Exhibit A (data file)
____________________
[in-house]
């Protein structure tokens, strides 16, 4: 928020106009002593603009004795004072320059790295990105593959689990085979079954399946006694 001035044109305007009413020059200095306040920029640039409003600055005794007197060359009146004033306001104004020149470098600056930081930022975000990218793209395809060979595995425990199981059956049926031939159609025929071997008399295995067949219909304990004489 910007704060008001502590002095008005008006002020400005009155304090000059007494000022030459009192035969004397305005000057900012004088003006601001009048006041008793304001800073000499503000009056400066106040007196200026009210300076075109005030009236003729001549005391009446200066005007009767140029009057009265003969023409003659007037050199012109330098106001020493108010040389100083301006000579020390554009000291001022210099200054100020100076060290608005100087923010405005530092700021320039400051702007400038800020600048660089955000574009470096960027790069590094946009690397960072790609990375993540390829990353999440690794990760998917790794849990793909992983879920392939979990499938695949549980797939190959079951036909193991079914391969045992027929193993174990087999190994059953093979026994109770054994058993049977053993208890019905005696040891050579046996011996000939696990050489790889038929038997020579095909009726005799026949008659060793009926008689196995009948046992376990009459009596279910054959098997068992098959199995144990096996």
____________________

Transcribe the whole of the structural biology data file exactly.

[in-house]
């Protein structure tokens, strides 16, 4: 928020106009002593603009004795004072320059790295990105593959689990085979079954399946006694 001035044109305007009413020059200095306040920029640039409003600055005794007197060359009146004033306001104004020149470098600056930081930022975000990218793209395809060979595995425990199981059956049926031939159609025929071997008399295995067949219909304990004489 910007704060008001502590002095008005008006002020400005009155304090000059007494000022030459009192035969004397305005000057900012004088003006601001009048006041008793304001800073000499503000009056400066106040007196200026009210300076075109005030009236003729001549005391009446200066005007009767140029009057009265003969023409003659007037050199012109330098106001020493108010040389100083301006000579020390554009000291001022210099200054100020100076060290608005100087923010405005530092700021320039400051702007400038800020600048660089955000574009470096960027790069590094946009690397960072790609990375993540390829990353999440690794990760998917790794849990793909992983879920392939979990499938695949549980797939190959079951036909193991079914391969045992027929193993174990087999190994059953093979026994109770054994058993049977053993208890019905005696040891050579046996011996000939696990050489790889038929038997020579095909009726005799026949008659060793009926008689196995009948046992376990009459009596279910054959098997068992098959199995144990096996």